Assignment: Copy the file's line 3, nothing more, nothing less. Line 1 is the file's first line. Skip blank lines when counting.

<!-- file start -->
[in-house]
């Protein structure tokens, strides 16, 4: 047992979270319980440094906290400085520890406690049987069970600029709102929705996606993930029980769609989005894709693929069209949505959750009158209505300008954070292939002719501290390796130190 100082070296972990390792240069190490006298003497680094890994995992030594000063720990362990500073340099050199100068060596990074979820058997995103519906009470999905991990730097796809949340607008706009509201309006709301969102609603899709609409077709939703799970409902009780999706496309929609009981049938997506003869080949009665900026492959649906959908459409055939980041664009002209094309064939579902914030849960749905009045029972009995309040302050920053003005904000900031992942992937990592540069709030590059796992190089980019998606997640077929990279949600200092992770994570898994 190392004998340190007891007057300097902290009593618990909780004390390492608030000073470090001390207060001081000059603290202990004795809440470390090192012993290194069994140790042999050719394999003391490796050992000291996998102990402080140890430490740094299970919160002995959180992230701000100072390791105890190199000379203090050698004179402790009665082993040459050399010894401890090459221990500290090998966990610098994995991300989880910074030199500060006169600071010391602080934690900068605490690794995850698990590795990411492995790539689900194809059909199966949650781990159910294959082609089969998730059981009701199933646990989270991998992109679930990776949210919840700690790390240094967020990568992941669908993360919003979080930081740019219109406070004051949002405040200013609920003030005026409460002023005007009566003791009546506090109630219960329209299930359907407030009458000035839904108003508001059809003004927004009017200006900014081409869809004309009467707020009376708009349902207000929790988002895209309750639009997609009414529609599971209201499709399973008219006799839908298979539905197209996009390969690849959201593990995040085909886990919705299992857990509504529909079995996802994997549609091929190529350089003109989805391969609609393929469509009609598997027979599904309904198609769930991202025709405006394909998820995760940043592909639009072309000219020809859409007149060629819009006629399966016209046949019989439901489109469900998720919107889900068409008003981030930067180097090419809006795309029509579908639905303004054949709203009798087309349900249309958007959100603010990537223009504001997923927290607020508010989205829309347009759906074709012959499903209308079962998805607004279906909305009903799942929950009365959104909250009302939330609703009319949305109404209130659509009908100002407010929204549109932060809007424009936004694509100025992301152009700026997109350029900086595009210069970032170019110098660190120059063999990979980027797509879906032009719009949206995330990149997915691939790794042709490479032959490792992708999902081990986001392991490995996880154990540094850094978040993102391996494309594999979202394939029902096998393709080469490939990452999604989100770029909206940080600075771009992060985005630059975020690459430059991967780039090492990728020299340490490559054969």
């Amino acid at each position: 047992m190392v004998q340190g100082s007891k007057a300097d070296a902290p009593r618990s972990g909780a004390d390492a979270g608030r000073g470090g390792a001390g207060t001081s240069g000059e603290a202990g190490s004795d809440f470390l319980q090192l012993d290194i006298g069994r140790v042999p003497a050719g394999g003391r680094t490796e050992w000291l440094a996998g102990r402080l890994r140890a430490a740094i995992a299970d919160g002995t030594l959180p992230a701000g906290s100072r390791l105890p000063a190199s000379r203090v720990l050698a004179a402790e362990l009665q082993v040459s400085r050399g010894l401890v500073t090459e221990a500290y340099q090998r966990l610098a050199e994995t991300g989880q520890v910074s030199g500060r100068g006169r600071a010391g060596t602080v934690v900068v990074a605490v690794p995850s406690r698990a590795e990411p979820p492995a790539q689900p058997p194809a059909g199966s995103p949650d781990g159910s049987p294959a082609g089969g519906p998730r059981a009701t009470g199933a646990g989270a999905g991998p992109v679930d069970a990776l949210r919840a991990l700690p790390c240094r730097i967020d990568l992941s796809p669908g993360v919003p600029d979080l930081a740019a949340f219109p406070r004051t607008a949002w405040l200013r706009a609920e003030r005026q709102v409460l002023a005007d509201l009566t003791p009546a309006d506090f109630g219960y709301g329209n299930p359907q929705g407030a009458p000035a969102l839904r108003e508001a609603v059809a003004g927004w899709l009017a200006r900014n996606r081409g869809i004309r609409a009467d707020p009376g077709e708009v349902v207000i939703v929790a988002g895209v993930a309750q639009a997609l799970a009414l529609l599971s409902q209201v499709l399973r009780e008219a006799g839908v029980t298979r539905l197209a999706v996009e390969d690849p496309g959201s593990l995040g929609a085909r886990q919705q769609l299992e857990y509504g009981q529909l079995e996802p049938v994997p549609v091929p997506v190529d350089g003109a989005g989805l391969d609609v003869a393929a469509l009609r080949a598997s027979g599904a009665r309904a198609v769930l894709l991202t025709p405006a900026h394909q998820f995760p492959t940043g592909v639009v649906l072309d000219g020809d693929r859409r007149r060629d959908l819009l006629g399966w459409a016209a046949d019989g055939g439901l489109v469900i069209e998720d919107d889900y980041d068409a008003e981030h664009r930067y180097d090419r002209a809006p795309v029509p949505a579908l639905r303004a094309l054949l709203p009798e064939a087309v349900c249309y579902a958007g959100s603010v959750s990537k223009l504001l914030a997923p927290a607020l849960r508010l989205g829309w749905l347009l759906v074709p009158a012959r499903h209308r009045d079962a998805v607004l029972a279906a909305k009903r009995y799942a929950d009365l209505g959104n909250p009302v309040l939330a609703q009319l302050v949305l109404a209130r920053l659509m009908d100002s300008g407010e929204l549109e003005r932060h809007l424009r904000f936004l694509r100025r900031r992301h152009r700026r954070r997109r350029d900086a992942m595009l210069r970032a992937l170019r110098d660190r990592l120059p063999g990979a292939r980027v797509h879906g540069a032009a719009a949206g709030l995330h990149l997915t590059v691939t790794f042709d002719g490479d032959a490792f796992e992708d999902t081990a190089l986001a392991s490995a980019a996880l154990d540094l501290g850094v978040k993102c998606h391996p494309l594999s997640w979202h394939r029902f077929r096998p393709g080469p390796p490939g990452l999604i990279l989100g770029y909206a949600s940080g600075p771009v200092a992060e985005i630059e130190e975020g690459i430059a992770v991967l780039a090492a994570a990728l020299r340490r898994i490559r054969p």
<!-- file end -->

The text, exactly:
């Amino acid at each position: 047992m190392v004998q340190g100082s007891k007057a300097d070296a902290p009593r618990s972990g909780a004390d390492a979270g608030r000073g470090g390792a001390g207060t001081s240069g000059e603290a202990g190490s004795d809440f470390l319980q090192l012993d290194i006298g069994r140790v042999p003497a050719g394999g003391r680094t490796e050992w000291l440094a996998g102990r402080l890994r140890a430490a740094i995992a299970d919160g002995t030594l959180p992230a701000g906290s100072r390791l105890p000063a190199s000379r203090v720990l050698a004179a402790e362990l009665q082993v040459s400085r050399g010894l401890v500073t090459e221990a500290y340099q090998r966990l610098a050199e994995t991300g989880q520890v910074s030199g500060r100068g006169r600071a010391g060596t602080v934690v900068v990074a605490v690794p995850s406690r698990a590795e990411p979820p492995a790539q689900p058997p194809a059909g199966s995103p949650d781990g159910s049987p294959a082609g089969g519906p998730r059981a009701t009470g199933a646990g989270a999905g991998p992109v679930d069970a990776l949210r919840a991990l700690p790390c240094r730097i967020d990568l992941s796809p669908g993360v919003p600029d979080l930081a740019a949340f219109p406070r004051t607008a949002w405040l200013r706009a609920e003030r005026q709102v409460l002023a005007d509201l009566t003791p009546a309006d506090f109630g219960y709301g329209n299930p359907q929705g407030a009458p000035a969102l839904r108003e508001a609603v059809a003004g927004w899709l009017a200006r900014n996606r081409g869809i004309r609409a009467d707020p009376g077709e708009v349902v207000i939703v929790a988002g895209v993930a309750q639009a997609l799970a009414l529609l599971s409902q209201v499709l399973r009780e008219a006799g839908v029980t298979r539905l197209a999706v996009e390969d690849p496309g959201s593990l995040g929609a085909r886990q919705q769609l299992e857990y509504g009981q529909l079995e996802p049938v994997p549609v091929p997506v190529d350089g003109a989005g989805l391969d609609v003869a393929a469509l009609r080949a598997s027979g599904a009665r309904a198609v769930l894709l991202t025709p405006a900026h394909q998820f995760p492959t940043g592909v639009v649906l072309d000219g020809d693929r859409r007149r060629d959908l819009l006629g399966w459409a016209a046949d019989g055939g439901l489109v469900i069209e998720d919107d889900y980041d068409a008003e981030h664009r930067y180097d090419r002209a809006p795309v029509p949505a579908l639905r303004a094309l054949l709203p009798e064939a087309v349900c249309y579902a958007g959100s603010v959750s990537k223009l504001l914030a997923p927290a607020l849960r508010l989205g829309w749905l347009l759906v074709p009158a012959r499903h209308r009045d079962a998805v607004l029972a279906a909305k009903r009995y799942a929950d009365l209505g959104n909250p009302v309040l939330a609703q009319l302050v949305l109404a209130r920053l659509m009908d100002s300008g407010e929204l549109e003005r932060h809007l424009r904000f936004l694509r100025r900031r992301h152009r700026r954070r997109r350029d900086a992942m595009l210069r970032a992937l170019r110098d660190r990592l120059p063999g990979a292939r980027v797509h879906g540069a032009a719009a949206g709030l995330h990149l997915t590059v691939t790794f042709d002719g490479d032959a490792f796992e992708d999902t081990a190089l986001a392991s490995a980019a996880l154990d540094l501290g850094v978040k993102c998606h391996p494309l594999s997640w979202h394939r029902f077929r096998p393709g080469p390796p490939g990452l999604i990279l989100g770029y909206a949600s940080g600075p771009v200092a992060e985005i630059e130190e975020g690459i430059a992770v991967l780039a090492a994570a990728l020299r340490r898994i490559r054969p």